In the end, determination paid off. On Tuesday June 10th, the by now exhausted campaigners received a letter from the Revenue Commissioners saying that they were winding up the company. Political pressured had paid off. Workers would be finally able to access the Insolvency Fund that was previously denied to them by greed, arrogance, and unjust legislation.
The former staff won't get all their money but they have been transformed as people in the process. They have realized the power and beauty of collective action, of standing up for what is right, regardless of the discomfort, the risks and the obstacles involved. They have uplifted each other, and in turn inspired others in Ireland and abroad. The workers and their supporters exemplified what is meant by the old Irish saying 'níl neart le cur le chéile' (there is no strength without unity).
The workers are now continuing their campaign so that what happened to them can't happen to others. They have become vocal advocates for the protection offered by trade union membership. New legislation inspired by their fight appears imminent, meaning unscrupulous employers can't simply walk away from their responsibilities. These new leaders have given hope to many, particularly those in the restaurant sector, where exploitation is rife. They have reminded us that change is possible and that whatever the odds, we should never give up.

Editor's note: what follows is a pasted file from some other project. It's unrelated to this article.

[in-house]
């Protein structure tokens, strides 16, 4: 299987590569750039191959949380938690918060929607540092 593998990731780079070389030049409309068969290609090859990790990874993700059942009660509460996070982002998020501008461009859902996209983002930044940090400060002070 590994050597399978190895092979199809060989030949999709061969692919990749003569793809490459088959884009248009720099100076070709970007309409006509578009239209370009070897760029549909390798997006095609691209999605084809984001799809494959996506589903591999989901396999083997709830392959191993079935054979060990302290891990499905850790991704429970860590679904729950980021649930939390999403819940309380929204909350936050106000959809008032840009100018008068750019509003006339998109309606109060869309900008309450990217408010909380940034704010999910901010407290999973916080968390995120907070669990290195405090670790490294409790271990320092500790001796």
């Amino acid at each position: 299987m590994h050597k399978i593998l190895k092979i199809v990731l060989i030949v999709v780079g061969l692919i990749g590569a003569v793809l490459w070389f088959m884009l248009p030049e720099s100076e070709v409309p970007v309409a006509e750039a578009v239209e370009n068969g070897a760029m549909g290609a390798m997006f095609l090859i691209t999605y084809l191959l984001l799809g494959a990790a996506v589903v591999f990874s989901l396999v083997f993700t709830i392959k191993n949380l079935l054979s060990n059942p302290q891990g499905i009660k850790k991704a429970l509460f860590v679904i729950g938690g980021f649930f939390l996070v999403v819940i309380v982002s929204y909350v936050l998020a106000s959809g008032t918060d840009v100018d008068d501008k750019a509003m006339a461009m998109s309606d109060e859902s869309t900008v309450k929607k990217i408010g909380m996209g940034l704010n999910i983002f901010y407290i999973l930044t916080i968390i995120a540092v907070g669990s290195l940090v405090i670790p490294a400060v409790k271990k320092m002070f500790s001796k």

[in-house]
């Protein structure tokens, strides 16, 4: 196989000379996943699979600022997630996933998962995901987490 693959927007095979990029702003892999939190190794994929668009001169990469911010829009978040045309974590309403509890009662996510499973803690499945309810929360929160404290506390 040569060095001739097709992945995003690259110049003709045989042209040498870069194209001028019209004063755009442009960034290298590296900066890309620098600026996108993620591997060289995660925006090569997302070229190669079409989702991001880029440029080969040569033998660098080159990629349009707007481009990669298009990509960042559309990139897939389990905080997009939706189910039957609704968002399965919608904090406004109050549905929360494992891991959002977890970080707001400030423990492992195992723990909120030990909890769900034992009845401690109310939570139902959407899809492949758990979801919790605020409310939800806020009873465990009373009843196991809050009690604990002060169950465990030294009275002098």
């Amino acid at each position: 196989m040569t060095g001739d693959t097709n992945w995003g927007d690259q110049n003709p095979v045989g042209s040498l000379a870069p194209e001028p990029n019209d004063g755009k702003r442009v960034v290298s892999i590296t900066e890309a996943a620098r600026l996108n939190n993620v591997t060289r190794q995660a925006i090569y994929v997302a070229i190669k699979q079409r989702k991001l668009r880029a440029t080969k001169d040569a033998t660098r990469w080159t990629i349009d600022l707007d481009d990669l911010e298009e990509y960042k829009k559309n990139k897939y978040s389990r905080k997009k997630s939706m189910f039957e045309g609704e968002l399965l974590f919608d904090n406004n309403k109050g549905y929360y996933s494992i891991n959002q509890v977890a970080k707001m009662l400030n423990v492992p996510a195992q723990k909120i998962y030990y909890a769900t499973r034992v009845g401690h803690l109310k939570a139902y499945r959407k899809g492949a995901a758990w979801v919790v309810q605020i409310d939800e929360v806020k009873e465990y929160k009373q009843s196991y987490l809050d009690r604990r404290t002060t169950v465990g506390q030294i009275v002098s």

Ruairí McKiernan is a social innovator, campaigner, and member of Ireland's Council of State. He is also a founding board member of Uplift (www.uplift.ie), a new people powered campaigning organisation that will launch later this year. He is on Twitter @ruairimckiernan and Facebook www.Facebook.com/hopehitching